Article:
Shattering the myths about what's wrong with managed health care, this penetrating introduction to managed care explains its origins and identifies its real achievements and shortcomings. Walter A. Zelman and Robert A. Berenson argue that many criticisms of managed care tend to idealize the costly and fragmented insurance system it supplanted, without pinpointing the true inadequacies of today's managed care. In addition to providing reasoned answers to the most alarmist critiques of managed care, the authors maintain that it has not fulfilled its potential to improve the overall quality of care. The authors propose thirteen concrete recommendations for raising quality in managed care programs, ranging from enacting additional legal protections and increased disclosure to putting the purchasing power in the hands of those who care most about quality - individuals, rather than employers. With practical solutions for making managed care better, "The Managed Care Blues and How to Cure Them" is a bold call for greater consumer protection, knowledge, and power in the health care arena.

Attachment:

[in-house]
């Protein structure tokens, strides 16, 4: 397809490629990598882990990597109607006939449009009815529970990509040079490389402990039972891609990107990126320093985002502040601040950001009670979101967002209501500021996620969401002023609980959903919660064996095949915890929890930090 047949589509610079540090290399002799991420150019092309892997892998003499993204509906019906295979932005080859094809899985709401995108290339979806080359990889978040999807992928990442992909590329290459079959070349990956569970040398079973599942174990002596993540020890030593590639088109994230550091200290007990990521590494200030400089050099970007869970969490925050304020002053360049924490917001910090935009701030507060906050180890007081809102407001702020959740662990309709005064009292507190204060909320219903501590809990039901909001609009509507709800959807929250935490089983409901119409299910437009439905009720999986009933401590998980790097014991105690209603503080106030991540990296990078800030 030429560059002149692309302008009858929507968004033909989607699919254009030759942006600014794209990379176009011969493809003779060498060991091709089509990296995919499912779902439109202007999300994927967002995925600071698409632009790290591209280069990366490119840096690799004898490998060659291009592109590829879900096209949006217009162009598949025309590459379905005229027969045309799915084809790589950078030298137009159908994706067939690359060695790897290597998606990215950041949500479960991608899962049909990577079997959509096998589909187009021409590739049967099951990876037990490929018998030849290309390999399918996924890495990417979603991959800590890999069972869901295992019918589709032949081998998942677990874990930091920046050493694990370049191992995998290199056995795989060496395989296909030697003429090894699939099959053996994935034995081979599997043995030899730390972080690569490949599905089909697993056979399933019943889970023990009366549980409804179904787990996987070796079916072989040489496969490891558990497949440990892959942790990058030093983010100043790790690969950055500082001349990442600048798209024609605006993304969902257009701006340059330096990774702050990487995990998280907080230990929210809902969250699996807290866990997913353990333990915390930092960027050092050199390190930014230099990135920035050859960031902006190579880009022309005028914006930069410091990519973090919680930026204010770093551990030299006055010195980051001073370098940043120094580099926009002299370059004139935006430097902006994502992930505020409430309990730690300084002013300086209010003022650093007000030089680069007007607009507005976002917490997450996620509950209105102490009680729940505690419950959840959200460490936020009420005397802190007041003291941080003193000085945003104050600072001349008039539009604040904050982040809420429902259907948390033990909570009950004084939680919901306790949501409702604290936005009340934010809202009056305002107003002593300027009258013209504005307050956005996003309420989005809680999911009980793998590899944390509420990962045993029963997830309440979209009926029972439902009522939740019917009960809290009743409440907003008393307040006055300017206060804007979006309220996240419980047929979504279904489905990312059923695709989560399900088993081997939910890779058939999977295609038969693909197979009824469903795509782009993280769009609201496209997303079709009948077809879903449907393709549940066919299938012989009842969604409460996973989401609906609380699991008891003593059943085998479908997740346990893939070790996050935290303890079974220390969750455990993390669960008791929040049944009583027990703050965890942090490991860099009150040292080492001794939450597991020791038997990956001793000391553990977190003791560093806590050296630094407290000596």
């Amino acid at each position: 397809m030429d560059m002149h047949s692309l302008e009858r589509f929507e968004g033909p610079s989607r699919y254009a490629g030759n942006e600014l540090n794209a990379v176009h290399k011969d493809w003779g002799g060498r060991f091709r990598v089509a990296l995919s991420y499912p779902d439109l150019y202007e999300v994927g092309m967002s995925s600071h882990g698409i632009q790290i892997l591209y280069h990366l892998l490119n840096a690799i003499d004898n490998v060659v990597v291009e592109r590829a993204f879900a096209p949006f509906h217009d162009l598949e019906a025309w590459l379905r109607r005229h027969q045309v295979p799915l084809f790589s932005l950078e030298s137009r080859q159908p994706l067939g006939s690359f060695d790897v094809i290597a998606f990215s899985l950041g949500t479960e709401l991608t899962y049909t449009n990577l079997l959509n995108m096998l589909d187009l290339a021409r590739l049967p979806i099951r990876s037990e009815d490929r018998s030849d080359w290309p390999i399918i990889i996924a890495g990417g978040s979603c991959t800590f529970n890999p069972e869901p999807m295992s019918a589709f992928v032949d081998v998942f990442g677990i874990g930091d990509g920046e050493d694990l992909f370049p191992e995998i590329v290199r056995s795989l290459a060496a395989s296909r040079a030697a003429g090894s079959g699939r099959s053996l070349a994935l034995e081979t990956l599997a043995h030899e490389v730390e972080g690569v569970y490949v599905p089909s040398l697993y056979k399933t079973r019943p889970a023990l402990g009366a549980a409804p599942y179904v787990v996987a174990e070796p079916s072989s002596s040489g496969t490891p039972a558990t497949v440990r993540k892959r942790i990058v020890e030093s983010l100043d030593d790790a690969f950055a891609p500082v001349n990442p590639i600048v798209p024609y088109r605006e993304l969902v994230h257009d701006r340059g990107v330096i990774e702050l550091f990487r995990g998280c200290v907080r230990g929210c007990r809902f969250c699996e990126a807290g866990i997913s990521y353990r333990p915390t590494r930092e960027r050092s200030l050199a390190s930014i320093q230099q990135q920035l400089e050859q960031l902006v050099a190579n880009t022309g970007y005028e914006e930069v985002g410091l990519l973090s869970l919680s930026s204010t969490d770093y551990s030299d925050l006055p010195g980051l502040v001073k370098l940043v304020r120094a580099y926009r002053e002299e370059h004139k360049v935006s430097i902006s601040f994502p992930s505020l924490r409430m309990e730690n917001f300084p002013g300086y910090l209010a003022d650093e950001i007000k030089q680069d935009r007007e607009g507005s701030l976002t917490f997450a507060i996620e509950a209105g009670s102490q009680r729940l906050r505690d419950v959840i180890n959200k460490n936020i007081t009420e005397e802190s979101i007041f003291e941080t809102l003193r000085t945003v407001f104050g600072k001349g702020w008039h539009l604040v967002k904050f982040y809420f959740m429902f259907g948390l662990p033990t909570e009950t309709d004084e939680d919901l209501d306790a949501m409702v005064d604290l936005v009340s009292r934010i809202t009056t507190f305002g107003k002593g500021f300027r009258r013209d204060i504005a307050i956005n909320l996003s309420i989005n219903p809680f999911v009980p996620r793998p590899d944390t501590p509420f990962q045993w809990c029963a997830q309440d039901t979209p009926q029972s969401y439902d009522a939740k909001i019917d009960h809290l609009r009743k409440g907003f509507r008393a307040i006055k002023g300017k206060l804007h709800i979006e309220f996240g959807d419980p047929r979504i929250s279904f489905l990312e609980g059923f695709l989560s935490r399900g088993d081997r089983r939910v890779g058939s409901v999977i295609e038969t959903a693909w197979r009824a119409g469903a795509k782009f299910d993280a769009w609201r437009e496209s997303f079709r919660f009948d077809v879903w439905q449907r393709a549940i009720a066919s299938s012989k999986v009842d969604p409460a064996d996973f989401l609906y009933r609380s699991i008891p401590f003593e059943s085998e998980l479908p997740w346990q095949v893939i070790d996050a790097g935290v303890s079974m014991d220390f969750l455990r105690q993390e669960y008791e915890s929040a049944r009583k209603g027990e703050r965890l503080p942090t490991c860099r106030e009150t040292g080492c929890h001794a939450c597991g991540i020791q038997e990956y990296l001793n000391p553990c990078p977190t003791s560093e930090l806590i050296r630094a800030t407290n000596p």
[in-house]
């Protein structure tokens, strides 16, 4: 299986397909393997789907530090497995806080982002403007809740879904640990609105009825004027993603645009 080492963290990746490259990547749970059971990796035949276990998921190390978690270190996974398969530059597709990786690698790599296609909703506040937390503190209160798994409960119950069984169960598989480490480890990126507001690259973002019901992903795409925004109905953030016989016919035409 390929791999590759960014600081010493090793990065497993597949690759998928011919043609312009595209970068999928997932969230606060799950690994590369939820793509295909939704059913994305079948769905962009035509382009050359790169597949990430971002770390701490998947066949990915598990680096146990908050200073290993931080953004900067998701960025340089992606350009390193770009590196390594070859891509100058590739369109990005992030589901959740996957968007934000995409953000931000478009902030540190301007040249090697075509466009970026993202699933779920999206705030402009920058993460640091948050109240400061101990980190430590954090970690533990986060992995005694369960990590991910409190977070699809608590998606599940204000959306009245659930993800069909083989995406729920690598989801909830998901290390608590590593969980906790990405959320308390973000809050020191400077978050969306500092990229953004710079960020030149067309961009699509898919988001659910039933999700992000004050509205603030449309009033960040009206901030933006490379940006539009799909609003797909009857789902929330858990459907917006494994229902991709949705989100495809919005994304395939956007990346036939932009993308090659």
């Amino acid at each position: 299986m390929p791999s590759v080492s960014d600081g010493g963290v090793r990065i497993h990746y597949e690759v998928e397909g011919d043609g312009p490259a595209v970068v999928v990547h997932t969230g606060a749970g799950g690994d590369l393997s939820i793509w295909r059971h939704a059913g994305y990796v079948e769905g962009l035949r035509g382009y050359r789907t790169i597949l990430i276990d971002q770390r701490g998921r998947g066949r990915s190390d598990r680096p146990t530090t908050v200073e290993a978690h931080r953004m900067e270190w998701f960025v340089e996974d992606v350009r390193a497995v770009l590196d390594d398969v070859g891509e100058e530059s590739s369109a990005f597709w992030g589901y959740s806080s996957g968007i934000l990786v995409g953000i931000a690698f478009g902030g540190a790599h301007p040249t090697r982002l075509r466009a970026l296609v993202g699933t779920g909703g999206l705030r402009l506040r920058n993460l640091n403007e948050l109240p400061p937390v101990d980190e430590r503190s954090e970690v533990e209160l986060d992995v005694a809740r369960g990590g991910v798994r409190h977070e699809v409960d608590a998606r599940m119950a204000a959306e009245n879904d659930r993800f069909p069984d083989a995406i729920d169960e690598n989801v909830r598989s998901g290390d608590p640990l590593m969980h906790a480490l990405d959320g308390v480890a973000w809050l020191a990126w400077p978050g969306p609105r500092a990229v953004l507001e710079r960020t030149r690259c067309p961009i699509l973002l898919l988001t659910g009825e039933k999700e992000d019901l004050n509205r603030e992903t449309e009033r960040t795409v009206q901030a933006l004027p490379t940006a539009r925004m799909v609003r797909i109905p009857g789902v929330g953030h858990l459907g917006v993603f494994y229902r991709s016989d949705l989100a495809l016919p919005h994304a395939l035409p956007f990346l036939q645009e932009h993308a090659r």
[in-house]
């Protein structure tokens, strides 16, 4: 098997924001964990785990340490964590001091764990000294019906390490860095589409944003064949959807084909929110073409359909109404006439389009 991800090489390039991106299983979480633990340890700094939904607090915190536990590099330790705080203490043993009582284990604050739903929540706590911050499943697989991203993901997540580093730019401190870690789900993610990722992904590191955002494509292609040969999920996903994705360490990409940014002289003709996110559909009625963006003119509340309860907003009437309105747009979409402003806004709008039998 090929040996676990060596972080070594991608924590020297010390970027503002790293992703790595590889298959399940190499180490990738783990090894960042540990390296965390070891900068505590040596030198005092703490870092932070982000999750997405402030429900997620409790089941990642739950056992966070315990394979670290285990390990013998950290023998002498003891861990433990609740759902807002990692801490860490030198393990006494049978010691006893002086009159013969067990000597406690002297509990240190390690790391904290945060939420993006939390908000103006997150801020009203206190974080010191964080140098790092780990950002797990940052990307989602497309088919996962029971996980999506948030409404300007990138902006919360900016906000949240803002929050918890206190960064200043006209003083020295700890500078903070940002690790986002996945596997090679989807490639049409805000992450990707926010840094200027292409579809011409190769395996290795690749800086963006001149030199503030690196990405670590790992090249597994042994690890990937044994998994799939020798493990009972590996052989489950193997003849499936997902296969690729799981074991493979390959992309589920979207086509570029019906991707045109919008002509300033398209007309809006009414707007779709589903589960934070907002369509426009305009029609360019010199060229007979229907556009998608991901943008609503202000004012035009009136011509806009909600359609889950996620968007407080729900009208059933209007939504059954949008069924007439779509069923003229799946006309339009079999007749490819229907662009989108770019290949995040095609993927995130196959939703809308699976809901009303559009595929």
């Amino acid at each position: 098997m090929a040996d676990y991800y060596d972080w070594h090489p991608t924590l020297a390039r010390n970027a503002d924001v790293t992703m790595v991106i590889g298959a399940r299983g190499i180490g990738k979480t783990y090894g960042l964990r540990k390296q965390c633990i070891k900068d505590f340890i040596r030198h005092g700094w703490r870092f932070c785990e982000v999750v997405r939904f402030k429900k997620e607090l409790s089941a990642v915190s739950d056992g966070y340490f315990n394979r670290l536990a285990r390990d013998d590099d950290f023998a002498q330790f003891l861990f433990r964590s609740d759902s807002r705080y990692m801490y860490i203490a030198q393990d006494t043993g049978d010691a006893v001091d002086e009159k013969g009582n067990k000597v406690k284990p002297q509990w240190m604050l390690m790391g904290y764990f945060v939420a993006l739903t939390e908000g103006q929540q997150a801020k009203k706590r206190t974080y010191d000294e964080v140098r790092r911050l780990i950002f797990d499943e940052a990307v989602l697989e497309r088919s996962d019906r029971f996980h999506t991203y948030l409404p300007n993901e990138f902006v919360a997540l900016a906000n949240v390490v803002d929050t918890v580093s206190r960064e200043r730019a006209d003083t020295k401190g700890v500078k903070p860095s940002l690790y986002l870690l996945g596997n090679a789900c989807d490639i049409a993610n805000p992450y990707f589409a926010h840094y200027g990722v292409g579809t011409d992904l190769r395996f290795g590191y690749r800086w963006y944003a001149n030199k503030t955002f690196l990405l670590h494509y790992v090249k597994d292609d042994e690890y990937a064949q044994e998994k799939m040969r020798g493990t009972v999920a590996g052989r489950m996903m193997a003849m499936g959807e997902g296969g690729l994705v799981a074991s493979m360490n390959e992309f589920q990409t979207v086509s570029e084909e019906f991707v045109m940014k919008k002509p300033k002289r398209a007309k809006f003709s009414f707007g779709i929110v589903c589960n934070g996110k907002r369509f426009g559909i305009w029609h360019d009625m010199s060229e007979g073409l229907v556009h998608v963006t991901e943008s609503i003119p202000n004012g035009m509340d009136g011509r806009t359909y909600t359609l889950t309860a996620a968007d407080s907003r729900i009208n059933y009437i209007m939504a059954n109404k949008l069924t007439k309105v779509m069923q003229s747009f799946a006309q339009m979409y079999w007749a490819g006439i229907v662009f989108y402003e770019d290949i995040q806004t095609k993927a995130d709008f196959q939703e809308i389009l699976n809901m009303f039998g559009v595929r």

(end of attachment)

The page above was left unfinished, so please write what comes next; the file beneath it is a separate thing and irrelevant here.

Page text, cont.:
Walter A. Zelman is an instructor in health policy and management at the School of Public Health at Harvard University. He has served as a special deputy to the commissioner of the California Department of Insurance and as the California director of Common Cause, the public interest group. Robert A. Berenson, MD, is currently director of the Center for Health Policy Plus and Providers in the Health Care Financing Administration, Department of Health and Human Services. He has practiced medicine for more than twenty years and was the founder and medical director of the National Capital Preferred Provider Organization. Both authors have served as health policy advisors to the White House.